Advantageously, the heterodyned waves 204 will be incoherent due to the interference or noise injected therein by the ultrasound waves 202, so that even if a third party were to tap into the microphone 100 at the output 124 of the mixing chamber 106, the ambient waves 200 contained within the heterodyned acoustic waves 200 could not be easily detected. In addition to mixing the ambient waves 200 and ultrasound waves 202 to generate the heterodyned waves 204, the mixing chamber 106 also serves to collimate the heterodyned waves 204 towards the acoustic detector 108, thereby maximizing the sensitivity of the microphone 100.

The acoustic detector 108 is a high resolution detector that is capable of detecting sound waves at ultrasonic frequencies. In the illustrated embodiment, the acoustic detector 108 is a solid-state device (i.e., it comprises no moving parts) and is laser-based. In particular, the acoustic detector 108 comprises an optical pulse source 128 and a optical pulse sensor 130. In the illustrated embodiment, the optical pulse source 128 comprises a laser device 132, such as a light emitting diode (LED), and an electrical oscillator 134, e.g., a voltage controlled oscillator, that drives the laser device 132 with an electrical pulse train, such that the laser device 132 emits a corresponding optical pulse train. In the illustrated embodiment, each pulse is transmitted at a wavelength of approximately 1.5 micrometers, and has a suitable pulse width, e.g., 10 psec. The repetition rate of the optical pulse train is preferably much higher than the frequency of the emitted ultrasound waves 202, e.g., 1 GHz. The optical pulse sensor 130 may comprises any suitable device capable of receiving the optical pulse train from the pulse source 128 and, in response thereto, generating an electrical pulse train that accurately represents the received optical pulse train. In the illustrated embodiment, the pulse sensor 130 takes the form of a photodiode (PD).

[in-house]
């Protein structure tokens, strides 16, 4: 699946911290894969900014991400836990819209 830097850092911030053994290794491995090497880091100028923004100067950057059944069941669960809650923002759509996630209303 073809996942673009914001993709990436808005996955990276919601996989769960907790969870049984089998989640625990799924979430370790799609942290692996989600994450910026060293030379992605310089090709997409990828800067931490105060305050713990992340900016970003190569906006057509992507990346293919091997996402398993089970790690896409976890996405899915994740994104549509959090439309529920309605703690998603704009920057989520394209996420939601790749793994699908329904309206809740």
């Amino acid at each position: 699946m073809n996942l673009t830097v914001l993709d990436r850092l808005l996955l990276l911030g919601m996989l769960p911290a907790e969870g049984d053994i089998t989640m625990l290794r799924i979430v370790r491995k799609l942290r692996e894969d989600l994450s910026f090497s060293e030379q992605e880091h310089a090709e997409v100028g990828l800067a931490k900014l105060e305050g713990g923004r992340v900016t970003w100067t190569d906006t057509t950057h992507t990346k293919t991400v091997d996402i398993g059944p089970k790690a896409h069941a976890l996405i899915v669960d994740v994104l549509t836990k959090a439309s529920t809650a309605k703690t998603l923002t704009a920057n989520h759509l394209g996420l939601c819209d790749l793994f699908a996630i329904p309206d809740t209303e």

The optical pulse source 128 and optical pulse sensor 130 are affixed relative to each, e.g., by mounting them to the inside surface of the microphone housing 102, and are arranged on opposite sides of the sound path 126, such that the optical pulse train emitted by the pulse source 128 travels along a light path 136 though the heterodyned acoustic waves 200 at a perpendicular angle to the sound path 126. As a result, the optical pulse train is modulated by the acoustic waves 200, in which case, the electrical pulse train generated by the pulse sensor 130 will be a modulated electrical pulse train that represents the modulated optical pulse train received by the pulse sensor 130.

With reference to FIG. 3, the correlation between sound waves and the modulation of an optical pulse train traveling through the sound waves will be described. Because sound waves are pressure waves, a series of sound waves will oscillate in pressure from a high pressure (where the sound waves are more compressed) to a low pressure (wherein the sound waves are more rarefied). Notably, the amplitude of sound is characterized by the amplitude of the maximum compression along the sound waves, while the pitch of the sound is characterized by the frequency of the pressure oscillations. Because the speed of light decreases with the density of the medium through which it passes, the time intervals between the optical pulses passing through the sound waves will also decrease as the sound waves become more compressed (or will increase as the sound waves become more rarefied).

Thus, as shown in FIG. 3 (which, for purposes of illustration, exaggerates the variation between time intervals), the lengths of the time intervals between the optical pulses oscillate in accordance with the pressure oscillations within the sound waves. That is, the greatest time intervals between pulses corresponds to the points along the sound, waves where the greatest rarefaction occurs, whereas the smallest time intervals between pulses corresponds to the points along the sound waves where the greatest compression occurs. Therefore, the modulated optical pulse train, and thus, the modulated electrical pulse train generated by the pulse sensor 130, will contain information relating to the amplitude and frequency of the heterodyned acoustic waves 200 output by the mixing chamber 106. In order to expand the time interval scale, thereby increasing the sensitivity of the acoustic detector 108, the optical pulse train can be passed through the acoustic waves 200 several times (e.g., using mirrors (not shown)) to laterally reflect the optical pulse train between opposite sides of the sound path 126, each time being further modulated by the acoustic waves 200.